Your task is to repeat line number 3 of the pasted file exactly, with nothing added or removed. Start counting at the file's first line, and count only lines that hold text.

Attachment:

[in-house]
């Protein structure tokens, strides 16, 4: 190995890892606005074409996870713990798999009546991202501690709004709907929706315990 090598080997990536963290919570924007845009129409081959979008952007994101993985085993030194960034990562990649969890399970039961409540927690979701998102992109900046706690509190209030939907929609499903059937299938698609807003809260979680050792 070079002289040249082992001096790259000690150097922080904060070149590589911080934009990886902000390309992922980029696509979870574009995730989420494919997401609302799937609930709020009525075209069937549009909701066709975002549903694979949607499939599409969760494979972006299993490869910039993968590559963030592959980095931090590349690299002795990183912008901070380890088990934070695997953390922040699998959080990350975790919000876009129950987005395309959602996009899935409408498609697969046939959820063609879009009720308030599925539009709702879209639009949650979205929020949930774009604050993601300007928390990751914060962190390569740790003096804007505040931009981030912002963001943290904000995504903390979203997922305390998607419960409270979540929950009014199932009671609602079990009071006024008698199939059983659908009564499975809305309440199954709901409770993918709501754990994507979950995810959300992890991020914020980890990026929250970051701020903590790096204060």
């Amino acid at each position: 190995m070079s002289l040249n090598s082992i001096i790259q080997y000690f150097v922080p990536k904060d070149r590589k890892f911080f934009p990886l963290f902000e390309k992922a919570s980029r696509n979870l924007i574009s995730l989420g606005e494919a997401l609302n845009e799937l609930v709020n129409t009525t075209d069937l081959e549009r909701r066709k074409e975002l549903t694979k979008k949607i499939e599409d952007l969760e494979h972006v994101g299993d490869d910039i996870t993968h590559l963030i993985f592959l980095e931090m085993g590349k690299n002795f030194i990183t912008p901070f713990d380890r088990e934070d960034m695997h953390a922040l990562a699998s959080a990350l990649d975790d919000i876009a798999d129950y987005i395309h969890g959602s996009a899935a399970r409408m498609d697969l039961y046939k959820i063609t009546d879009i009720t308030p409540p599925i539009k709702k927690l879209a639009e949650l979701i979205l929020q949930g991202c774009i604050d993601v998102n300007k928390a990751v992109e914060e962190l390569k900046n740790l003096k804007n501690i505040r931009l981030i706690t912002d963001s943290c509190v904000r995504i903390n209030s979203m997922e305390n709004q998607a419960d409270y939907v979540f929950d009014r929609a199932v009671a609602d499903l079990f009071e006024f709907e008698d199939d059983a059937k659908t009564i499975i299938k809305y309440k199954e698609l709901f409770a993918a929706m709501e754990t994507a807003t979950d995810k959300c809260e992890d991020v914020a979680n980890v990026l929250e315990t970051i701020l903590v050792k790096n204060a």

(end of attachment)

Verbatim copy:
């Amino acid at each position: 190995m070079s002289l040249n090598s082992i001096i790259q080997y000690f150097v922080p990536k904060d070149r590589k890892f911080f934009p990886l963290f902000e390309k992922a919570s980029r696509n979870l924007i574009s995730l989420g606005e494919a997401l609302n845009e799937l609930v709020n129409t009525t075209d069937l081959e549009r909701r066709k074409e975002l549903t694979k979008k949607i499939e599409d952007l969760e494979h972006v994101g299993d490869d910039i996870t993968h590559l963030i993985f592959l980095e931090m085993g590349k690299n002795f030194i990183t912008p901070f713990d380890r088990e934070d960034m695997h953390a922040l990562a699998s959080a990350l990649d975790d919000i876009a798999d129950y987005i395309h969890g959602s996009a899935a399970r409408m498609d697969l039961y046939k959820i063609t009546d879009i009720t308030p409540p599925i539009k709702k927690l879209a639009e949650l979701i979205l929020q949930g991202c774009i604050d993601v998102n300007k928390a990751v992109e914060e962190l390569k900046n740790l003096k804007n501690i505040r931009l981030i706690t912002d963001s943290c509190v904000r995504i903390n209030s979203m997922e305390n709004q998607a419960d409270y939907v979540f929950d009014r929609a199932v009671a609602d499903l079990f009071e006024f709907e008698d199939d059983a059937k659908t009564i499975i299938k809305y309440k199954e698609l709901f409770a993918a929706m709501e754990t994507a807003t979950d995810k959300c809260e992890d991020v914020a979680n980890v990026l929250e315990t970051i701020l903590v050792k790096n204060a």